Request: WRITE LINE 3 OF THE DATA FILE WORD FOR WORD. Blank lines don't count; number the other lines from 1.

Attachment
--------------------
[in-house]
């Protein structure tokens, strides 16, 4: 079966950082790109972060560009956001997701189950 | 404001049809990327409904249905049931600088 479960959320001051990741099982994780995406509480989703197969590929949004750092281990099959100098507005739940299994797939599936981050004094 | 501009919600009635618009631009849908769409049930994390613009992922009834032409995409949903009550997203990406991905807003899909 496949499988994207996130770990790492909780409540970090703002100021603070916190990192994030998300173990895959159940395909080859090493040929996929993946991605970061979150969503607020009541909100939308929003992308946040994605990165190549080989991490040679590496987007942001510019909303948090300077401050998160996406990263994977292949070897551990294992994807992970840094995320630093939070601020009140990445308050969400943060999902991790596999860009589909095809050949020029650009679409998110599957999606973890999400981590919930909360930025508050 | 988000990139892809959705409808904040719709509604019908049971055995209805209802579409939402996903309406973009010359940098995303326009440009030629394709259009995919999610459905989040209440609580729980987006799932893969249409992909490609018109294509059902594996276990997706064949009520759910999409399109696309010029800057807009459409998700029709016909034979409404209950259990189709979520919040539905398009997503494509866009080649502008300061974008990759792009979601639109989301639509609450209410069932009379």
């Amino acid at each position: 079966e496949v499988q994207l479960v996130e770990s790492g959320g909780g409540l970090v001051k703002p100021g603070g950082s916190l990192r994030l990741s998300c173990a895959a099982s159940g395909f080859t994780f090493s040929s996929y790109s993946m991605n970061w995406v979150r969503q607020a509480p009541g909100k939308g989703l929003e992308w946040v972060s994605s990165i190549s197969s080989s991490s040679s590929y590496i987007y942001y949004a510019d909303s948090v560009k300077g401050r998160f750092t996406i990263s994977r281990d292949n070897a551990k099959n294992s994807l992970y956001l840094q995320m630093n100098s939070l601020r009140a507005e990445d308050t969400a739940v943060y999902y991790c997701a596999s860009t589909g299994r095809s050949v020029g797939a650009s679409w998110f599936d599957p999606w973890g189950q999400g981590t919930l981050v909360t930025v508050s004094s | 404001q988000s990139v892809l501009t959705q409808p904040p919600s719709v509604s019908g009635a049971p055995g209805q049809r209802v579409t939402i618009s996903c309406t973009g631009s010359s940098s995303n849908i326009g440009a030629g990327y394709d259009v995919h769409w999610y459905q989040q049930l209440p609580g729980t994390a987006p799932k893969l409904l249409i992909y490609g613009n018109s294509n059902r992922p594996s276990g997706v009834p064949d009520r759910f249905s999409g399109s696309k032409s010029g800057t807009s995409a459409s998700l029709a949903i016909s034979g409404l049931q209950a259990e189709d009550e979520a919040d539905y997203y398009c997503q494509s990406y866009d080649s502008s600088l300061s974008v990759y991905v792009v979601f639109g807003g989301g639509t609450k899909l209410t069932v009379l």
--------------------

């Amino acid at each position: 079966e496949v499988q994207l479960v996130e770990s790492g959320g909780g409540l970090v001051k703002p100021g603070g950082s916190l990192r994030l990741s998300c173990a895959a099982s159940g395909f080859t994780f090493s040929s996929y790109s993946m991605n970061w995406v979150r969503q607020a509480p009541g909100k939308g989703l929003e992308w946040v972060s994605s990165i190549s197969s080989s991490s040679s590929y590496i987007y942001y949004a510019d909303s948090v560009k300077g401050r998160f750092t996406i990263s994977r281990d292949n070897a551990k099959n294992s994807l992970y956001l840094q995320m630093n100098s939070l601020r009140a507005e990445d308050t969400a739940v943060y999902y991790c997701a596999s860009t589909g299994r095809s050949v020029g797939a650009s679409w998110f599936d599957p999606w973890g189950q999400g981590t919930l981050v909360t930025v508050s004094s | 404001q988000s990139v892809l501009t959705q409808p904040p919600s719709v509604s019908g009635a049971p055995g209805q049809r209802v579409t939402i618009s996903c309406t973009g631009s010359s940098s995303n849908i326009g440009a030629g990327y394709d259009v995919h769409w999610y459905q989040q049930l209440p609580g729980t994390a987006p799932k893969l409904l249409i992909y490609g613009n018109s294509n059902r992922p594996s276990g997706v009834p064949d009520r759910f249905s999409g399109s696309k032409s010029g800057t807009s995409a459409s998700l029709a949903i016909s034979g409404l049931q209950a259990e189709d009550e979520a919040d539905y997203y398009c997503q494509s990406y866009d080649s502008s600088l300061s974008v990759y991905v792009v979601f639109g807003g989301g639509t609450k899909l209410t069932v009379l």